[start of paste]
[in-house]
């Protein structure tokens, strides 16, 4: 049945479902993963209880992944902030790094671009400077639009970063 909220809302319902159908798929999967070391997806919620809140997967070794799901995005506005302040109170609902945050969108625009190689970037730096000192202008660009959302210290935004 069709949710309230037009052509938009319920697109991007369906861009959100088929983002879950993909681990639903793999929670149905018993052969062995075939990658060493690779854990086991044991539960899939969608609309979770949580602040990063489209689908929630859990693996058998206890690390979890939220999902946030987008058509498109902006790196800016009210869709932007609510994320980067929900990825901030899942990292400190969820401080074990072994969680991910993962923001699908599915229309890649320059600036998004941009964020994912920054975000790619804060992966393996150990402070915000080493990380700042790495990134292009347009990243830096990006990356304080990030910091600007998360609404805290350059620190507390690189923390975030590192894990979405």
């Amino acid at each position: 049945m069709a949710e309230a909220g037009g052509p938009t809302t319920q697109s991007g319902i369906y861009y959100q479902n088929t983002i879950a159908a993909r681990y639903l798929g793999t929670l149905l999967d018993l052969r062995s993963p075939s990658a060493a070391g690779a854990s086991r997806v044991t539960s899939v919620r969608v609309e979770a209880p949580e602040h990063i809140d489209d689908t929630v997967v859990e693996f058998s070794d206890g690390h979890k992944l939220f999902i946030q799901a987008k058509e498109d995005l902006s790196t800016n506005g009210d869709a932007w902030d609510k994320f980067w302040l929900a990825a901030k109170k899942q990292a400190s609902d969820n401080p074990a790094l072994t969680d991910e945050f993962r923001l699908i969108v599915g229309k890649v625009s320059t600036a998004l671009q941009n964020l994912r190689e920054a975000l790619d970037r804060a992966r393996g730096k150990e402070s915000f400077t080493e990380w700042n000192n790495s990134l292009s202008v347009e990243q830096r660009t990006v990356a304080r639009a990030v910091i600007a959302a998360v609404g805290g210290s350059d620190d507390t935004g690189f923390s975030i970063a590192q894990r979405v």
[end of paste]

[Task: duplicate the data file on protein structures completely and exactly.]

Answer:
[in-house]
């Protein structure tokens, strides 16, 4: 049945479902993963209880992944902030790094671009400077639009970063 909220809302319902159908798929999967070391997806919620809140997967070794799901995005506005302040109170609902945050969108625009190689970037730096000192202008660009959302210290935004 069709949710309230037009052509938009319920697109991007369906861009959100088929983002879950993909681990639903793999929670149905018993052969062995075939990658060493690779854990086991044991539960899939969608609309979770949580602040990063489209689908929630859990693996058998206890690390979890939220999902946030987008058509498109902006790196800016009210869709932007609510994320980067929900990825901030899942990292400190969820401080074990072994969680991910993962923001699908599915229309890649320059600036998004941009964020994912920054975000790619804060992966393996150990402070915000080493990380700042790495990134292009347009990243830096990006990356304080990030910091600007998360609404805290350059620190507390690189923390975030590192894990979405």
């Amino acid at each position: 049945m069709a949710e309230a909220g037009g052509p938009t809302t319920q697109s991007g319902i369906y861009y959100q479902n088929t983002i879950a159908a993909r681990y639903l798929g793999t929670l149905l999967d018993l052969r062995s993963p075939s990658a060493a070391g690779a854990s086991r997806v044991t539960s899939v919620r969608v609309e979770a209880p949580e602040h990063i809140d489209d689908t929630v997967v859990e693996f058998s070794d206890g690390h979890k992944l939220f999902i946030q799901a987008k058509e498109d995005l902006s790196t800016n506005g009210d869709a932007w902030d609510k994320f980067w302040l929900a990825a901030k109170k899942q990292a400190s609902d969820n401080p074990a790094l072994t969680d991910e945050f993962r923001l699908i969108v599915g229309k890649v625009s320059t600036a998004l671009q941009n964020l994912r190689e920054a975000l790619d970037r804060a992966r393996g730096k150990e402070s915000f400077t080493e990380w700042n000192n790495s990134l292009s202008v347009e990243q830096r660009t990006v990356a304080r639009a990030v910091i600007a959302a998360v609404g805290g210290s350059d620190d507390t935004g690189f923390s975030i970063a590192q894990r979405v």